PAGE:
Radishes are one of the most satisfying spring crops a gardener can grow. After planting radish seeds, it take just 3-5 weeks before you can harvest them. Talk about instant gratification! They grow best when seeded in April (through early May), a time of year when home gardeners are anxious to get out into the garden, but when it is still too cool to plant summer crops.
When direct seeding crops like radishes, it's important to be sure they are properly spaced. Make sure you refer to the seed packet for proper seed spacing recommendations - depending on the variety, radish spacing can range from 1-3 inches. Some gardeners go to great pains to drop one seed every inch or so in their garden furrow... but most gardeners will sprinkle the seeds into the garden thickly and go back and thin them once they've germinated. It's important to thin the seedlings before the roots become fleshy, often before the the plants get their second set of leaves. If you don't thin your seedlings and the roots grow too close together, the plants can become stunted and the roots will be small and distorted.
If you'd like to plant radishes without having to thin them, consider making a seed tape. Seed tapes are great because they are inexpensive to make, and it's a fun and easy indoor gardening project that can be done even if your garden is ready for planting yet. If you do this project with kids, it's a great way to include a math lesson with gardening!
To make a seed tape, you'll need the following:
- Craft Glue (you can also use a mixture of flour or cornstarch with water for the adhesive, but i find that the craft glue dispenser bottle makes it easier to dispense "just a dot" of the adhesive)
- Thin Paper Material - toilet paper, paper towels, coffee filters, newspaper, etc. (Since toilet paper is in short supply these days, we used some crepe paper from our craft drawer!)
Before starting, consider your garden site. Do you have 4 ft. wide raised beds? Maybe you'd like to make 4 foot long strips of seed tape so they fit perfectly in your garden bed. Do you practice square foot gardening? Maybe you'd like to consider using a 12 x 12 inch paper towel instead of making a long tape.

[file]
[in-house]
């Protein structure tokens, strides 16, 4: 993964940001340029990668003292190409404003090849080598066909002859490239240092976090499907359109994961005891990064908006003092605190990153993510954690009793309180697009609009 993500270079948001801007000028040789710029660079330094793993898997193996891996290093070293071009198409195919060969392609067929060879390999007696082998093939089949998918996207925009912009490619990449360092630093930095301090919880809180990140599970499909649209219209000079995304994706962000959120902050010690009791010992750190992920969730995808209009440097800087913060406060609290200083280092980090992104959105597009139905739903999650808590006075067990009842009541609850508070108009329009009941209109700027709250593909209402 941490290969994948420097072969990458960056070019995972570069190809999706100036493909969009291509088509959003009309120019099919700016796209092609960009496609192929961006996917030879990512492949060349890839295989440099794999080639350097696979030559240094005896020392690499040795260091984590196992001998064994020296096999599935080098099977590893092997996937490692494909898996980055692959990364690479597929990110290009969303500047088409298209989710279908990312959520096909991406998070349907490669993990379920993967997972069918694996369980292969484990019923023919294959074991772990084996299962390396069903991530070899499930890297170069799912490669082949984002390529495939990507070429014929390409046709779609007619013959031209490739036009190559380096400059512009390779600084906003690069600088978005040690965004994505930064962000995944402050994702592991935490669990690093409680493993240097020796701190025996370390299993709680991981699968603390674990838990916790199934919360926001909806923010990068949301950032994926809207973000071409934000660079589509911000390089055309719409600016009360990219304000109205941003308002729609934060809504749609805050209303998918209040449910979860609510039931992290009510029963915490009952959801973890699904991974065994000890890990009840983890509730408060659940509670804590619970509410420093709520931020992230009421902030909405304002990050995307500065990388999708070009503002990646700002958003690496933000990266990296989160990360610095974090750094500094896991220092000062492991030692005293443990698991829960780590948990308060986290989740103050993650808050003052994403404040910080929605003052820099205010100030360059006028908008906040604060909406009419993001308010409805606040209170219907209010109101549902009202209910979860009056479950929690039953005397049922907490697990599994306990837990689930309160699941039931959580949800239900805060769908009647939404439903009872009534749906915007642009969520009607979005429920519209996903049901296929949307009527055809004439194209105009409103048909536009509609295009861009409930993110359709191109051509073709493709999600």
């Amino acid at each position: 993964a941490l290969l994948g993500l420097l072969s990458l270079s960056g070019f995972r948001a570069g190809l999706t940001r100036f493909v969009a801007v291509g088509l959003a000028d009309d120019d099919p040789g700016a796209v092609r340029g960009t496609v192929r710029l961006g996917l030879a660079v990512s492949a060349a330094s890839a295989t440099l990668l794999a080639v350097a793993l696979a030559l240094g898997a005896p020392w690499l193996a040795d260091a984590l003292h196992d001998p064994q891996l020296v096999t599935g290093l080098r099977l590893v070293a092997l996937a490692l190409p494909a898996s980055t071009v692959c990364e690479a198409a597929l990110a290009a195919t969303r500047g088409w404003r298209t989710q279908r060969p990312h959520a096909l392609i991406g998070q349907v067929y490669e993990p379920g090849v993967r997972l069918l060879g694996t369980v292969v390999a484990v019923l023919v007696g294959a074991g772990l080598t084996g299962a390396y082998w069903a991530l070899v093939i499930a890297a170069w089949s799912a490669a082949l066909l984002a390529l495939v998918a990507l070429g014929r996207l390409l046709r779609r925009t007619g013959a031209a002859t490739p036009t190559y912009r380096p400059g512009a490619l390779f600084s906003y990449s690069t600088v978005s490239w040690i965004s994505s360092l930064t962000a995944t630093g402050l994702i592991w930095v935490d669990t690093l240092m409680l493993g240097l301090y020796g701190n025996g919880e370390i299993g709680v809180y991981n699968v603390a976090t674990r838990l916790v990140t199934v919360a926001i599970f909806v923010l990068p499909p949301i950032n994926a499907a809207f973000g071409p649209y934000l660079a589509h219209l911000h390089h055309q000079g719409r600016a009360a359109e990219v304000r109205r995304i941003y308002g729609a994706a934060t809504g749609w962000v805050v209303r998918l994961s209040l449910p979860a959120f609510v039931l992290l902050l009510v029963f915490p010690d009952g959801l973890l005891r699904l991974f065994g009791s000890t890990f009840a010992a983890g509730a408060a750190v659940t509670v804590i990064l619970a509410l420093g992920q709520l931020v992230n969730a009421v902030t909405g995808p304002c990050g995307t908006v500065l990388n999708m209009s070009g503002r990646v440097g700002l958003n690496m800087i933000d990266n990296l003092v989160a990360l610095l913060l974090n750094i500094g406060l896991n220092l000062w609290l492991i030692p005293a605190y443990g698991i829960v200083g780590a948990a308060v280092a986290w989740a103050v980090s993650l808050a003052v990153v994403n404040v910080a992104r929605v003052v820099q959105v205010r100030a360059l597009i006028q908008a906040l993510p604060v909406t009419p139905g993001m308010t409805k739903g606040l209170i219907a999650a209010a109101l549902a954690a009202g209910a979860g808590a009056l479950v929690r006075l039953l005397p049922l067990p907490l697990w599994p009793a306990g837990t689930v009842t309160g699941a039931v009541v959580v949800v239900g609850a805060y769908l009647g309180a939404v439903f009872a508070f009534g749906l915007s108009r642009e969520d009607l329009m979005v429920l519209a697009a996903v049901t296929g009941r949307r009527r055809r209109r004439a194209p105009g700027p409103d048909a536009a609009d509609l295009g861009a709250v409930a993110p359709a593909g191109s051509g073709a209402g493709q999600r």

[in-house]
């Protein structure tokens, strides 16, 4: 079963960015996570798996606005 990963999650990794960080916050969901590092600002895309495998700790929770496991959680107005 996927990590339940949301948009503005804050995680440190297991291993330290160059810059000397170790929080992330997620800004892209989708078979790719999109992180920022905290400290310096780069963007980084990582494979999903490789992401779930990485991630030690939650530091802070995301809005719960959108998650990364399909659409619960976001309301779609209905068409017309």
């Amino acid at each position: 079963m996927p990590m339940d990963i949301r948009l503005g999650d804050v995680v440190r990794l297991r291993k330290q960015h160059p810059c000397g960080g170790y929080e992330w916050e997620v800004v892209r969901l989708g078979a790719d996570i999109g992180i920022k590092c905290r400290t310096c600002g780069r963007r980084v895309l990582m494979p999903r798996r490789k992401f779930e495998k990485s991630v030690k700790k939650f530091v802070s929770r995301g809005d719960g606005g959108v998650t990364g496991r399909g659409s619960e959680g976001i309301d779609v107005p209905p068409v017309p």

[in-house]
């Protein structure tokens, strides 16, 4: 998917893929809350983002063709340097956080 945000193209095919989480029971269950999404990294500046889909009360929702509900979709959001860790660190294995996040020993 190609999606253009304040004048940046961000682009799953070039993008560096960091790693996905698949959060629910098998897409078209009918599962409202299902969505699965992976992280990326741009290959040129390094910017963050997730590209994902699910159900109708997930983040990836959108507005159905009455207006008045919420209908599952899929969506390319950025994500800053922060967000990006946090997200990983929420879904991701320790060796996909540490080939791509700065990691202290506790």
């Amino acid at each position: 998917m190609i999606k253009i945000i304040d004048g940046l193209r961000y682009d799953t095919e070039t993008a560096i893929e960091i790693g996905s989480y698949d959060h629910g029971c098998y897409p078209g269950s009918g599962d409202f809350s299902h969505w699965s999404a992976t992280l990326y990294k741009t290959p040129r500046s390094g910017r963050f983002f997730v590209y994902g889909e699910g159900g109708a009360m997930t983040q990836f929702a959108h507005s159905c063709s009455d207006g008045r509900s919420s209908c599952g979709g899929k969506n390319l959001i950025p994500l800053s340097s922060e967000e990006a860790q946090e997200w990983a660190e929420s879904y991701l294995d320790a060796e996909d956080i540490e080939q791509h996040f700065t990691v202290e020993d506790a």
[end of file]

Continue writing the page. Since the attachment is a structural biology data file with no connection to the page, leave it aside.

When you are ready to make the tape, be sure to refer to the seed packet for the proper seed spacing recommendations. Then label your tape with the seed name, and using a ruler for guidance, mark the proper spacing on the tape. Add a dot of adhesive to each marking, and place a seed on each dot. Allow the adhesive to dry and the seed tape can be stored until you are ready to plant it in the garden. When it's time for planting, just plant the seed tape about a 1/2 inch deep (or the depth that is recommended on your seed packet), and water them in.
Another thing to consider when planting radishes, is to plan for several consecutive plantings (succession planting). Since radishes grow so fast and can pass their peak quality quickly, succession plantings (7-10 days apart) can provide you with firm, good-tasting radishes for several weeks. Resist seeding radishes after May, because when radishes grow in hot weather the texture can be spongy, and the flavor can be intensely hot!
For more information about planting and harvesting radishes and other vegetables - refer to these great publications:
- Planting and harvest times for garden vegetables - pm534_-_plant_and_harvest_times.pdf
- Planting a home vegetable garden - pm819_-_planting_home_garden.pdf
And if you'd like to see how to thin radish seedlings and make a seed tape, check out this video that we made :)